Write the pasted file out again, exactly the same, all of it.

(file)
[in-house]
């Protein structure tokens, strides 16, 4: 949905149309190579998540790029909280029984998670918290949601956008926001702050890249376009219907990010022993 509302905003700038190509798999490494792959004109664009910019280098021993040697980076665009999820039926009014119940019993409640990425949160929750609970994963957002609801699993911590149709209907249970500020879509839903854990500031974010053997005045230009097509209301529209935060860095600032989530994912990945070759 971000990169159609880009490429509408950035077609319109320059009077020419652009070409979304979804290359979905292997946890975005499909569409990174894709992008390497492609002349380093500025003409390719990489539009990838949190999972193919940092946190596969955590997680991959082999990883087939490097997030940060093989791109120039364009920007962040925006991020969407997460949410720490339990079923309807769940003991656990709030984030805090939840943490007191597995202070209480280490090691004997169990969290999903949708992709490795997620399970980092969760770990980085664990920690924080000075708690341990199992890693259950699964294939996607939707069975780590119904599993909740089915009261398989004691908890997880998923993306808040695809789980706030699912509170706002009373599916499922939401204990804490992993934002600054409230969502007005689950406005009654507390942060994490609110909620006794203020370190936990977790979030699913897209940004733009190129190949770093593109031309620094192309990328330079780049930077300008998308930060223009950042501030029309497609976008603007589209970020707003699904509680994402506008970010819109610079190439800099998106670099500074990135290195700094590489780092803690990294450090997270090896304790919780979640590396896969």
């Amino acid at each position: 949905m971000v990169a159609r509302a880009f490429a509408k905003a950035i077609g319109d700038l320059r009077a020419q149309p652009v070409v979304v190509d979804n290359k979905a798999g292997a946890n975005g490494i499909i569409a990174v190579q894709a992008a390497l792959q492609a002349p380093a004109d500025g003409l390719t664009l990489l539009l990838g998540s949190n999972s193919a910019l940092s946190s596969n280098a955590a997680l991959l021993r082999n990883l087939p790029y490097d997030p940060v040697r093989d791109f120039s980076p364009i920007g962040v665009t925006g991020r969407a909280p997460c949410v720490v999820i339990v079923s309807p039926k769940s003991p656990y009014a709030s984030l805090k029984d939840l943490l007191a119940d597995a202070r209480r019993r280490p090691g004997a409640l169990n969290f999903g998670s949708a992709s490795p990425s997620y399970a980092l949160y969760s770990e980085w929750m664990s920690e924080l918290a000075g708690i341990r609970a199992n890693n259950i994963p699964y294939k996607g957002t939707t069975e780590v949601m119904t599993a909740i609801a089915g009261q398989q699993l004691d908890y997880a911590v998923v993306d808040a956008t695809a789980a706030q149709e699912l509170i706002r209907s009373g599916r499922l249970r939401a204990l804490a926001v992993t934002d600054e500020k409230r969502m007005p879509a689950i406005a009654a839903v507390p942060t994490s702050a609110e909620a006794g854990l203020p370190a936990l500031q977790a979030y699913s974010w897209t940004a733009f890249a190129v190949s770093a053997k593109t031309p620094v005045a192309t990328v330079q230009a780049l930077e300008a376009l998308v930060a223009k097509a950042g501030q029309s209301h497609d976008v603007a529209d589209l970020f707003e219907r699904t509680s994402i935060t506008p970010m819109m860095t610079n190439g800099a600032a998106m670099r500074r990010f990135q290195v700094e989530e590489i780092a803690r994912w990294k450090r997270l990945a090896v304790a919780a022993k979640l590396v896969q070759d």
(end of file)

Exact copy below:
[in-house]
């Protein structure tokens, strides 16, 4: 949905149309190579998540790029909280029984998670918290949601956008926001702050890249376009219907990010022993 509302905003700038190509798999490494792959004109664009910019280098021993040697980076665009999820039926009014119940019993409640990425949160929750609970994963957002609801699993911590149709209907249970500020879509839903854990500031974010053997005045230009097509209301529209935060860095600032989530994912990945070759 971000990169159609880009490429509408950035077609319109320059009077020419652009070409979304979804290359979905292997946890975005499909569409990174894709992008390497492609002349380093500025003409390719990489539009990838949190999972193919940092946190596969955590997680991959082999990883087939490097997030940060093989791109120039364009920007962040925006991020969407997460949410720490339990079923309807769940003991656990709030984030805090939840943490007191597995202070209480280490090691004997169990969290999903949708992709490795997620399970980092969760770990980085664990920690924080000075708690341990199992890693259950699964294939996607939707069975780590119904599993909740089915009261398989004691908890997880998923993306808040695809789980706030699912509170706002009373599916499922939401204990804490992993934002600054409230969502007005689950406005009654507390942060994490609110909620006794203020370190936990977790979030699913897209940004733009190129190949770093593109031309620094192309990328330079780049930077300008998308930060223009950042501030029309497609976008603007589209970020707003699904509680994402506008970010819109610079190439800099998106670099500074990135290195700094590489780092803690990294450090997270090896304790919780979640590396896969």
């Amino acid at each position: 949905m971000v990169a159609r509302a880009f490429a509408k905003a950035i077609g319109d700038l320059r009077a020419q149309p652009v070409v979304v190509d979804n290359k979905a798999g292997a946890n975005g490494i499909i569409a990174v190579q894709a992008a390497l792959q492609a002349p380093a004109d500025g003409l390719t664009l990489l539009l990838g998540s949190n999972s193919a910019l940092s946190s596969n280098a955590a997680l991959l021993r082999n990883l087939p790029y490097d997030p940060v040697r093989d791109f120039s980076p364009i920007g962040v665009t925006g991020r969407a909280p997460c949410v720490v999820i339990v079923s309807p039926k769940s003991p656990y009014a709030s984030l805090k029984d939840l943490l007191a119940d597995a202070r209480r019993r280490p090691g004997a409640l169990n969290f999903g998670s949708a992709s490795p990425s997620y399970a980092l949160y969760s770990e980085w929750m664990s920690e924080l918290a000075g708690i341990r609970a199992n890693n259950i994963p699964y294939k996607g957002t939707t069975e780590v949601m119904t599993a909740i609801a089915g009261q398989q699993l004691d908890y997880a911590v998923v993306d808040a956008t695809a789980a706030q149709e699912l509170i706002r209907s009373g599916r499922l249970r939401a204990l804490a926001v992993t934002d600054e500020k409230r969502m007005p879509a689950i406005a009654a839903v507390p942060t994490s702050a609110e909620a006794g854990l203020p370190a936990l500031q977790a979030y699913s974010w897209t940004a733009f890249a190129v190949s770093a053997k593109t031309p620094v005045a192309t990328v330079q230009a780049l930077e300008a376009l998308v930060a223009k097509a950042g501030q029309s209301h497609d976008v603007a529209d589209l970020f707003e219907r699904t509680s994402i935060t506008p970010m819109m860095t610079n190439g800099a600032a998106m670099r500074r990010f990135q290195v700094e989530e590489i780092a803690r994912w990294k450090r997270l990945a090896v304790a919780a022993k979640l590396v896969q070759d």